Two academics from Southern Cross University recently wrote an article called “Seven Reasons People no longer want to be teachers”. They were careful to place research links to most of their claims as they outlined their suggestion that if people were leaving the teaching profession, or were not wanting to train as a teacher, there were at least seven good reasons why.
Soon after this article was posted, Mr Gonski and colleagues released a report, commissioned by the Government, called Through Growth to Achievement: Report of the review to achieve educational excellence in Australian Schools. It outlined three priorities, accompanied by recommendations across five areas to address the priorities.
Does the ‘Gonski 2.0’ plan give us cause to be optimistic in the face of critiques like those by Drs Bahr and Ferreira? Or are in we for more of what Seymour Sarason described in his now somewhat classic text, The Culture of Schools and the Problem of Change, (1982), that the “more things change the more they stay the same”? (p. 116)
Some commentators (e.g. Bill Louden 2018) have already noted some shortcomings, such as not recognising that part of what is being recommended is already occurring. Others (e.g. Glenn C Savage) have noted that the report ignores other previous significant reports (like the 2014 Donnelly and Wiltshire review of the National Curriculum), and that it is repetitive of certain (ideological) educational thrusts of recent times.
Whilst it is encouraging to see our political leaders committed to education for our young, and for them to be concerned to improve outcomes for all students, an almost tragic aspect of the report is that it manifests a profound incapacity, perhaps from unwillingness, to discuss education philosophically. There are many unstated assumptions within this report, and perhaps one of the most dangerous is that education is simply about knowledge and skills.
For example, if one reads through the twenty-three recommendations and seventeen findings, one can see that there is no reflection on character, beyond achievement of competencies that tend to be process oriented. This is represented through the language of ‘general capabilities’. Such rhetoric, in turn, reflects a withdrawal from the consideration of the relationship between core sequential knowledge, capacities, and commitment.
The report is utterly silent about this last aspect – commitment. It carries within it the assumption that simply giving people more of what they believe they need – students and teachers – must improve results. If that were true, then the millions of dollars spent over the last decades would not have resulted in such a decline of results. A deeper reflection would see a report that also recognises that the character of people and the character of the social structures in which they undertake educational tasks is critical to understanding the cultures of schools and resultant possible change processes.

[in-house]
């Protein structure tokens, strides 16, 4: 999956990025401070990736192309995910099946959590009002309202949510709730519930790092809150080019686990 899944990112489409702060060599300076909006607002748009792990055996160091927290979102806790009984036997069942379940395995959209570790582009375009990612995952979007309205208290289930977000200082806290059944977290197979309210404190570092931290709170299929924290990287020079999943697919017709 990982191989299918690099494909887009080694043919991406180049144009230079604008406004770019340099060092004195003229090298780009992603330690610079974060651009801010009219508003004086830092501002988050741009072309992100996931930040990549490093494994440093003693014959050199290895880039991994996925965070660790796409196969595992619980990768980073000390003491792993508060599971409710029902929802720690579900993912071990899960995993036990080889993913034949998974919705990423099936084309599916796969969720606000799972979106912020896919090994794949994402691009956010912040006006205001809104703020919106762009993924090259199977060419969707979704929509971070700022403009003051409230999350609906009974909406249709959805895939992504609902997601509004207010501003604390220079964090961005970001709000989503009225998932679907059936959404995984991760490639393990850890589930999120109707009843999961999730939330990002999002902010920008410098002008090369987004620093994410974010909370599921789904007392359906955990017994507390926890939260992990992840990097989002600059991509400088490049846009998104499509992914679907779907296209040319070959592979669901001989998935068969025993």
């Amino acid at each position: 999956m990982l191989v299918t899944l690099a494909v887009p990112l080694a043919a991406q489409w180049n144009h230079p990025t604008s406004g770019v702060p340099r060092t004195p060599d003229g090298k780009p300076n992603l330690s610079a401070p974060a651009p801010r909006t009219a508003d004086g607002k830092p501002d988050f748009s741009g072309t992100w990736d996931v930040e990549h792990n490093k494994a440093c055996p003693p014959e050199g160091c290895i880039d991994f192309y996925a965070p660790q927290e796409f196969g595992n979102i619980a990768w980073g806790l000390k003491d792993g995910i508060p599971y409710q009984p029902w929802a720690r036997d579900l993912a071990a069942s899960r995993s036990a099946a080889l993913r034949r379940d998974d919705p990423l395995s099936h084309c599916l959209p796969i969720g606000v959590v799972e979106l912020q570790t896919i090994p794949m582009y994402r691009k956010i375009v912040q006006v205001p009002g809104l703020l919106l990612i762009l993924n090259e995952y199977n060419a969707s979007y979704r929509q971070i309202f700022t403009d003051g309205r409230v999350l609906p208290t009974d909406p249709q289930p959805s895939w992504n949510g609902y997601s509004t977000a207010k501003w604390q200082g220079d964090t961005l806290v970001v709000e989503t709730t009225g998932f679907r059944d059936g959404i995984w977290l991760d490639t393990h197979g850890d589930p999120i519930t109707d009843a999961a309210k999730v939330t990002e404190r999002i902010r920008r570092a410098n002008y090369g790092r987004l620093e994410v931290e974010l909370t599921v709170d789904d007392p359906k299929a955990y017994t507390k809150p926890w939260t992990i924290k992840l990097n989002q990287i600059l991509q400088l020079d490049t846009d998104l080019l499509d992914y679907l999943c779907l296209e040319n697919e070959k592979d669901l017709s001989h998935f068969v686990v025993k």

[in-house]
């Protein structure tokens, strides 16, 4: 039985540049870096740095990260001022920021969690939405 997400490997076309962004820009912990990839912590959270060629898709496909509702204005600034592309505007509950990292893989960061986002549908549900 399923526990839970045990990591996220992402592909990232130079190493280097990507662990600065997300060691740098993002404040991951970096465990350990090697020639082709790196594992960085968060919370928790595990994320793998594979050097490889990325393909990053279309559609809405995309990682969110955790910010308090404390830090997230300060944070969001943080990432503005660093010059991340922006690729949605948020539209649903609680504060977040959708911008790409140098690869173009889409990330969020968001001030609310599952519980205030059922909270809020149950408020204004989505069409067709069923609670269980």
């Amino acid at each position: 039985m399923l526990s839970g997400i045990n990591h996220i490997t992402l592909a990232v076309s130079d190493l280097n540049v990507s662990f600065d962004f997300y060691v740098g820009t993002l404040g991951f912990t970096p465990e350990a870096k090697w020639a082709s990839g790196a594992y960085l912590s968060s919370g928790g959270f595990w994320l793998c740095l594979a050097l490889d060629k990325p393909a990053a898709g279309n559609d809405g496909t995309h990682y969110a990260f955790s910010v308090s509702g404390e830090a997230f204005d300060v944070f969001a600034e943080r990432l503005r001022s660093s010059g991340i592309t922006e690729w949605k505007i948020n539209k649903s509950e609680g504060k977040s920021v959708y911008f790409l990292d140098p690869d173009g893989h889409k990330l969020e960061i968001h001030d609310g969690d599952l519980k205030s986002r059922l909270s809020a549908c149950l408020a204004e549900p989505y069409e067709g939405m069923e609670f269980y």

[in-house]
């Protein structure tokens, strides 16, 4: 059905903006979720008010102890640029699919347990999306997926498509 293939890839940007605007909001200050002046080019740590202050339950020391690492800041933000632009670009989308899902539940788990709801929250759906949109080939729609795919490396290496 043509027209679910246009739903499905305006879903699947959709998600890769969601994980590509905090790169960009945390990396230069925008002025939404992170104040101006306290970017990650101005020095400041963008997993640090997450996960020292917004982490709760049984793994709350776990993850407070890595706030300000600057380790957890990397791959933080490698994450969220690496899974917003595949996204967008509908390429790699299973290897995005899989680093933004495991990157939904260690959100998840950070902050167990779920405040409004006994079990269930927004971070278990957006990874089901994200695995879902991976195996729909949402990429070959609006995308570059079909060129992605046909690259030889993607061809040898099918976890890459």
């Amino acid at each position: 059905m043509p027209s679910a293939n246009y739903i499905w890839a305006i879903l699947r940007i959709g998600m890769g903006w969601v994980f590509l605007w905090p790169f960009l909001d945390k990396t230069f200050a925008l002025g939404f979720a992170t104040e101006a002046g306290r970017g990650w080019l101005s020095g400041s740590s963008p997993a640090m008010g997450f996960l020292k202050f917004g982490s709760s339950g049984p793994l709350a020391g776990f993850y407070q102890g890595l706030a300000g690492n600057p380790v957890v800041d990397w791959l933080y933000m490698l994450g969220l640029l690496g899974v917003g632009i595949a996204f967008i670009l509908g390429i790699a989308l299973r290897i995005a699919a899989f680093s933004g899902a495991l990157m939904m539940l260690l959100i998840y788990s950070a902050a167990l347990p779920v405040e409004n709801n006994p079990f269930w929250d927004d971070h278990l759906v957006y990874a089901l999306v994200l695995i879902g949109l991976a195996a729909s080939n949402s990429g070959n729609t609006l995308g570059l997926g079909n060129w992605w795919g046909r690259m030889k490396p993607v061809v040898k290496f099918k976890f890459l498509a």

In contrast to the reductionist approach of this latest Government report, James Davison Hunter noted that in earlier times character was linked to an explicitly moral standard of conduct, but that currently in the West, a vision of personhood is dominated by “emancipation for the purposes of expression, fulfilment, and gratification.” (p. 7)
He mapped how:
The content of moral instruction changed – from the “objective” moral truths of divine Scriptures and the laws of Nature, to the conventions of a democratic society, to the subjective values of the individual person…. Finally, there has been a transformation in the purpose of moral education itself – from mastery over the soul in service of God and neighbour, to the training of character to serve the needs of civic life, to the cultivation of personality toward the end of well-being. (pp. 146-7)
This report does not make explicit the moral purpose of the educational reforms, beyond a vague form of egalitarianism that assumes that equality means the same outcomes for everyone. Even if that were desirable and achievable (and both of those assumptions need deeper discussion and testing), what is to be done with these possible achievements?
The lack of reflection of these deeper purposes, that are inherent in educational practice, has direct implications for what happens in our schools:
The problem in democratic theory is that it leads to indefensible propositions about the neutrality of the
state. The distinction most regularly made is between ‘neutral’ secularity and ‘partisan’ sectarianism.
Though some continue to press this distinction, ever since Polanyi, it has been less and less tenable… The
public school will represent and attempt to inculcate values that a particular family may find abhorrent to
its own basic beliefs and way of life. The family is then faced with the choice of (1) abandoning its beliefs in
order to gain the benefit of a state subsidized education, or (2) forfeiting the proffered government
benefit in order to preserve the family belief structure from government interference. (Last section by
Stephen Arons 1976) [Footnote 12 on 295,296]
Dr. Stephen Fyson
Centre for the Future of Schooling/ AC
 Seven reasons people no longer want to be teachers, from The Conversation.
By Nan Bahr and Jo-Anne Ferreira Posted 16 Apr 2018, 8:47am
http://www.abc.net.au/news/2018-04-16/seven-reasons-people-no-longer-want-to-be-teachers/9661878 [Downloaded 2/05/2018]
 Gonski, E. et al. (2018). Report of the Review to Achieve Educational Excellence in Australian Schools. Commonwealth of Australia
 Hunter, JD (2000). The Death of Character: moral education in an age without good or evil. Basic Books
 Rappaport, J. (2000). Community narratives: Tales of terror and joy. American Journal of Community Psychology, 28, 1-24.